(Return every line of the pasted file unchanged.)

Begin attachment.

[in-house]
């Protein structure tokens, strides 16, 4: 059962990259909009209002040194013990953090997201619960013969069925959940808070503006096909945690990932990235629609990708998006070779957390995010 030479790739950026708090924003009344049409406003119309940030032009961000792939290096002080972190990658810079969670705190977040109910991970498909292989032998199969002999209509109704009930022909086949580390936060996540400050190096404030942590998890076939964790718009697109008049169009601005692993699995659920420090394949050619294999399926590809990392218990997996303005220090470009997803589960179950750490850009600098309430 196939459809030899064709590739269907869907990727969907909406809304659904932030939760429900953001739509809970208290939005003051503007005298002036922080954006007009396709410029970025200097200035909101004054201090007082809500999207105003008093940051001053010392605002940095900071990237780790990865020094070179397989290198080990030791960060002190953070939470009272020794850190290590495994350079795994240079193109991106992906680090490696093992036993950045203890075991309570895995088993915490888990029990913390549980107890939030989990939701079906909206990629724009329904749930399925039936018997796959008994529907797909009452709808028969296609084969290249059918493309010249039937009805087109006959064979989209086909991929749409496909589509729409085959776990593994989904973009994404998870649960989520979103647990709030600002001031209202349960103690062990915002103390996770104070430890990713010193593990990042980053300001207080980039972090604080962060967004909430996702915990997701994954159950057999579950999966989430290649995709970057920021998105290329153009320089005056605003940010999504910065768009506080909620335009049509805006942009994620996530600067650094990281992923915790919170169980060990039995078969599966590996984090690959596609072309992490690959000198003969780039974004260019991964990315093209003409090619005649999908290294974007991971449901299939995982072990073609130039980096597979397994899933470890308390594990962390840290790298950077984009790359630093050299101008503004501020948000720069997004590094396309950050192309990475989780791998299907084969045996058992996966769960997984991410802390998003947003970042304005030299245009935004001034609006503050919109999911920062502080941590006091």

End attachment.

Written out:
[in-house]
């Protein structure tokens, strides 16, 4: 059962990259909009209002040194013990953090997201619960013969069925959940808070503006096909945690990932990235629609990708998006070779957390995010 030479790739950026708090924003009344049409406003119309940030032009961000792939290096002080972190990658810079969670705190977040109910991970498909292989032998199969002999209509109704009930022909086949580390936060996540400050190096404030942590998890076939964790718009697109008049169009601005692993699995659920420090394949050619294999399926590809990392218990997996303005220090470009997803589960179950750490850009600098309430 196939459809030899064709590739269907869907990727969907909406809304659904932030939760429900953001739509809970208290939005003051503007005298002036922080954006007009396709410029970025200097200035909101004054201090007082809500999207105003008093940051001053010392605002940095900071990237780790990865020094070179397989290198080990030791960060002190953070939470009272020794850190290590495994350079795994240079193109991106992906680090490696093992036993950045203890075991309570895995088993915490888990029990913390549980107890939030989990939701079906909206990629724009329904749930399925039936018997796959008994529907797909009452709808028969296609084969290249059918493309010249039937009805087109006959064979989209086909991929749409496909589509729409085959776990593994989904973009994404998870649960989520979103647990709030600002001031209202349960103690062990915002103390996770104070430890990713010193593990990042980053300001207080980039972090604080962060967004909430996702915990997701994954159950057999579950999966989430290649995709970057920021998105290329153009320089005056605003940010999504910065768009506080909620335009049509805006942009994620996530600067650094990281992923915790919170169980060990039995078969599966590996984090690959596609072309992490690959000198003969780039974004260019991964990315093209003409090619005649999908290294974007991971449901299939995982072990073609130039980096597979397994899933470890308390594990962390840290790298950077984009790359630093050299101008503004501020948000720069997004590094396309950050192309990475989780791998299907084969045996058992996966769960997984991410802390998003947003970042304005030299245009935004001034609006503050919109999911920062502080941590006091």